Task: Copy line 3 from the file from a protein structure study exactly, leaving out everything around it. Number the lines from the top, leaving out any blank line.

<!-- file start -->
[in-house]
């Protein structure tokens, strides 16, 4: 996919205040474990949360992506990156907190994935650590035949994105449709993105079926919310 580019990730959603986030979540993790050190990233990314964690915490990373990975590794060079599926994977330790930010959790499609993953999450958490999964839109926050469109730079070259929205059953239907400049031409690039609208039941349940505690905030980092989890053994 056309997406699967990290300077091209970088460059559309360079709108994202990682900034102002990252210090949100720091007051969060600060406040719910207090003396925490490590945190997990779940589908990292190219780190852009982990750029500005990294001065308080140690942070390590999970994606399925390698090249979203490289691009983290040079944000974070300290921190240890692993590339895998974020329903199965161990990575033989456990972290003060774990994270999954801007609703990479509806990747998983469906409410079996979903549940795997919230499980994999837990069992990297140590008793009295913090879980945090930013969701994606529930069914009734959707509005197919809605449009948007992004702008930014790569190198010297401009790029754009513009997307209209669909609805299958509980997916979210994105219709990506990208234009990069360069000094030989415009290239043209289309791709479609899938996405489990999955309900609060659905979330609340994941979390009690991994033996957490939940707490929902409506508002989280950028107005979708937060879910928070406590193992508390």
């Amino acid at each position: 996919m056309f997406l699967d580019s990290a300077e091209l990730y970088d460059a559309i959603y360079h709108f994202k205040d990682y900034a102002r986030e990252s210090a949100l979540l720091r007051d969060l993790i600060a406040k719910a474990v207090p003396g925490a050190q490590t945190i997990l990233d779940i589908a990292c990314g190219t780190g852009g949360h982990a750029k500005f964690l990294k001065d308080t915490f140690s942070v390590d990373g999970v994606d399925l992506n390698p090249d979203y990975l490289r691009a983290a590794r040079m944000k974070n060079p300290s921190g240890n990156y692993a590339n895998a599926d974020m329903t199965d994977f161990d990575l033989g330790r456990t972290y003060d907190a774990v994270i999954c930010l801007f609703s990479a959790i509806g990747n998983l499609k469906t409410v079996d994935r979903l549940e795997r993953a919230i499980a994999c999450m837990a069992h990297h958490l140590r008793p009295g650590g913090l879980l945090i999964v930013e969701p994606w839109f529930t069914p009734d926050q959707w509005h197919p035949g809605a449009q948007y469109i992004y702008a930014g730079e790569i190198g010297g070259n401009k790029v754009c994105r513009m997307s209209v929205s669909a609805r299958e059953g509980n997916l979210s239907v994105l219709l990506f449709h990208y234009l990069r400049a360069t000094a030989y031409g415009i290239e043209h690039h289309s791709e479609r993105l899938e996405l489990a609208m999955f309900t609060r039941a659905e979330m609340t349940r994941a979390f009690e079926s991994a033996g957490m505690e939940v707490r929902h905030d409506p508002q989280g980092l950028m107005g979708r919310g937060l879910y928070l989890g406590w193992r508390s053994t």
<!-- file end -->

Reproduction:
């Amino acid at each position: 996919m056309f997406l699967d580019s990290a300077e091209l990730y970088d460059a559309i959603y360079h709108f994202k205040d990682y900034a102002r986030e990252s210090a949100l979540l720091r007051d969060l993790i600060a406040k719910a474990v207090p003396g925490a050190q490590t945190i997990l990233d779940i589908a990292c990314g190219t780190g852009g949360h982990a750029k500005f964690l990294k001065d308080t915490f140690s942070v390590d990373g999970v994606d399925l992506n390698p090249d979203y990975l490289r691009a983290a590794r040079m944000k974070n060079p300290s921190g240890n990156y692993a590339n895998a599926d974020m329903t199965d994977f161990d990575l033989g330790r456990t972290y003060d907190a774990v994270i999954c930010l801007f609703s990479a959790i509806g990747n998983l499609k469906t409410v079996d994935r979903l549940e795997r993953a919230i499980a994999c999450m837990a069992h990297h958490l140590r008793p009295g650590g913090l879980l945090i999964v930013e969701p994606w839109f529930t069914p009734d926050q959707w509005h197919p035949g809605a449009q948007y469109i992004y702008a930014g730079e790569i190198g010297g070259n401009k790029v754009c994105r513009m997307s209209v929205s669909a609805r299958e059953g509980n997916l979210s239907v994105l219709l990506f449709h990208y234009l990069r400049a360069t000094a030989y031409g415009i290239e043209h690039h289309s791709e479609r993105l899938e996405l489990a609208m999955f309900t609060r039941a659905e979330m609340t349940r994941a979390f009690e079926s991994a033996g957490m505690e939940v707490r929902h905030d409506p508002q989280g980092l950028m107005g979708r919310g937060l879910y928070l989890g406590w193992r508390s053994t």